To add 1GB of swap to your server, for example, follow these steps:
- Create the file to be used for swap.
sudo fallocate -l 1G /mnt/1GB.swap
If fallocate fails or is not installed, run the following command.
sudo dd if=/dev/zero of=/mnt/1GB.swap bs=1024 count=1048576
- Format the file for swap.
sudo mkswap /mnt/1GB.swap
- To prevent the file from being world-readable, you should set up the correct permissions on the swap partition/file by running the following command to change the permission:
sudo chmod 0600 /mnt/1GB.swap
- Add the file to the system as a swap file.
sudo swapon /mnt/1GB.swap
- Add this line to the end of /etc/fstab to make the change permanent.
/mnt/1GB.swap none swap sw 0 0
- To change the swappiness value edit /etc/sysctl.conf and add the following line.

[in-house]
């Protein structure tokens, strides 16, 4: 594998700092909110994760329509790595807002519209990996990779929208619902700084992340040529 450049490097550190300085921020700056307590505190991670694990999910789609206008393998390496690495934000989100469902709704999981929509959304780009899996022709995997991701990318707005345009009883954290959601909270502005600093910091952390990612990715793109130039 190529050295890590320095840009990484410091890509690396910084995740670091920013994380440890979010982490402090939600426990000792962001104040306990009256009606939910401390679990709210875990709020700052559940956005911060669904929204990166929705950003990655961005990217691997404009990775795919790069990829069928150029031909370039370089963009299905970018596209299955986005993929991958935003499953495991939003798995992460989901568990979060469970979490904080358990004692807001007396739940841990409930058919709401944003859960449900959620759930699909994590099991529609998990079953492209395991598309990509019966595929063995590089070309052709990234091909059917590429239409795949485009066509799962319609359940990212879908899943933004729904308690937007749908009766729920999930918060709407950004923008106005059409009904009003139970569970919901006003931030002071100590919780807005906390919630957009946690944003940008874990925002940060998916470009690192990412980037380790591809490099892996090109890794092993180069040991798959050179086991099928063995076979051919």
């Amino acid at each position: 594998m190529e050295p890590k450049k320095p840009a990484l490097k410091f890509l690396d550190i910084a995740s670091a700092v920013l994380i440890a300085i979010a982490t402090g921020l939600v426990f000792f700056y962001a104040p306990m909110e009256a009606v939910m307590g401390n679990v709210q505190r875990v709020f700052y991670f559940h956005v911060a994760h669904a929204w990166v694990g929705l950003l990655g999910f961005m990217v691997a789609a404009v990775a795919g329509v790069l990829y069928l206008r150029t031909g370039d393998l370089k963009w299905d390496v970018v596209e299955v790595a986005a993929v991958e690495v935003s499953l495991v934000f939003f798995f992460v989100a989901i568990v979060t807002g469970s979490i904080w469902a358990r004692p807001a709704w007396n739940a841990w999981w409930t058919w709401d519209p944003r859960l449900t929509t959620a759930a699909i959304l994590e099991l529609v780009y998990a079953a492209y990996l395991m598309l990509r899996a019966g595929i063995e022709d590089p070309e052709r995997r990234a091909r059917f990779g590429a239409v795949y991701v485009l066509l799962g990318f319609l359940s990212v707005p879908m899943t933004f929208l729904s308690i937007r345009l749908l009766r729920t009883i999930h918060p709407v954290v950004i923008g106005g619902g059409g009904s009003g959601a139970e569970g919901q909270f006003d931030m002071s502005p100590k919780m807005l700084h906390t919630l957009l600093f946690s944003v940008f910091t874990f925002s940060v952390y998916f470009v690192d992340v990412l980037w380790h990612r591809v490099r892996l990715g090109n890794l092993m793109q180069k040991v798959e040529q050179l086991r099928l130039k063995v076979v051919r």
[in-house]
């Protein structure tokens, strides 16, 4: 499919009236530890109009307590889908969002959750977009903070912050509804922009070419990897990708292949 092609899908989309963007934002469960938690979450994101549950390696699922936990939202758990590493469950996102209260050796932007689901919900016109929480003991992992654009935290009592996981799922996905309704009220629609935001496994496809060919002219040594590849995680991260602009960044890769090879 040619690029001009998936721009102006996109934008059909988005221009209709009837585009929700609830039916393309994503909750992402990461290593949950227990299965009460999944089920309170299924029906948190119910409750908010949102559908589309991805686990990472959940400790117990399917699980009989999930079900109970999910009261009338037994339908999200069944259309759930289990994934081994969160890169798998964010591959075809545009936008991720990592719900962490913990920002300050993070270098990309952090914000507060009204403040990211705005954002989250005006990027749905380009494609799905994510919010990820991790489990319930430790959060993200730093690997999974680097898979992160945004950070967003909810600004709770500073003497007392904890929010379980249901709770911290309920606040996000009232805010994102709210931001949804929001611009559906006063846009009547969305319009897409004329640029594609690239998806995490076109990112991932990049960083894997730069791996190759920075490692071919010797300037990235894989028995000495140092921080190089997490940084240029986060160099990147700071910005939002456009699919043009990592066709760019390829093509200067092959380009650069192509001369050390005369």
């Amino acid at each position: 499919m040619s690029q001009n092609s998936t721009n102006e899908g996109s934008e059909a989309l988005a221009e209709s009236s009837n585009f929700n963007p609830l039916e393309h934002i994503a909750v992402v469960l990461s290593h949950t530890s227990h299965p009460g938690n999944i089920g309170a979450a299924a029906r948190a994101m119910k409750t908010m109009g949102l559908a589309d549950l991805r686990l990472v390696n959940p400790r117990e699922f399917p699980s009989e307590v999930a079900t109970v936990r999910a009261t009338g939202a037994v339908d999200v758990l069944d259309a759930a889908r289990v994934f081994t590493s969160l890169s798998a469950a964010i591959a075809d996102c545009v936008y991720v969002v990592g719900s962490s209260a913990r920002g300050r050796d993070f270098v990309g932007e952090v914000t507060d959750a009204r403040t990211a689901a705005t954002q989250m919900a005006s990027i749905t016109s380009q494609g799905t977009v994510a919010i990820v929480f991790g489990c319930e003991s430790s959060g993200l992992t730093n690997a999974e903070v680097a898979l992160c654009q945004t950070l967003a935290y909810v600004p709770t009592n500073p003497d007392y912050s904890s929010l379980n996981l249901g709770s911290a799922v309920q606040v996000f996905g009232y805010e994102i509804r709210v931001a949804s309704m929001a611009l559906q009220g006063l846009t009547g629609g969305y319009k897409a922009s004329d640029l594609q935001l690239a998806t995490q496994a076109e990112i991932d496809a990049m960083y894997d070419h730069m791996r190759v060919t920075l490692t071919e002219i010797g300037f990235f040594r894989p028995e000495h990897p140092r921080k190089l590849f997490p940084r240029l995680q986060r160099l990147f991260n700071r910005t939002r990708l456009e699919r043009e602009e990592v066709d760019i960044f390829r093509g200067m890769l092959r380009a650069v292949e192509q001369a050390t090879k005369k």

Start with a value of 10 and increase if needed. A typical default value for swappiness is 60. The higher the number (up to 100), the more often swap is utilized.
How much swappiness affects performance depends on how your memory is being used, so experiment to find an optimal value. At 0 the swap file will only be used when the system runs completely out of memory. Higher values let the system swap idle processes out to allow the system to free memory for disk caching, potentially improving overall system performance.
- Check that the swap file was created.
sudo swapon -s
- Reboot the server to ensure that the changes go into effect.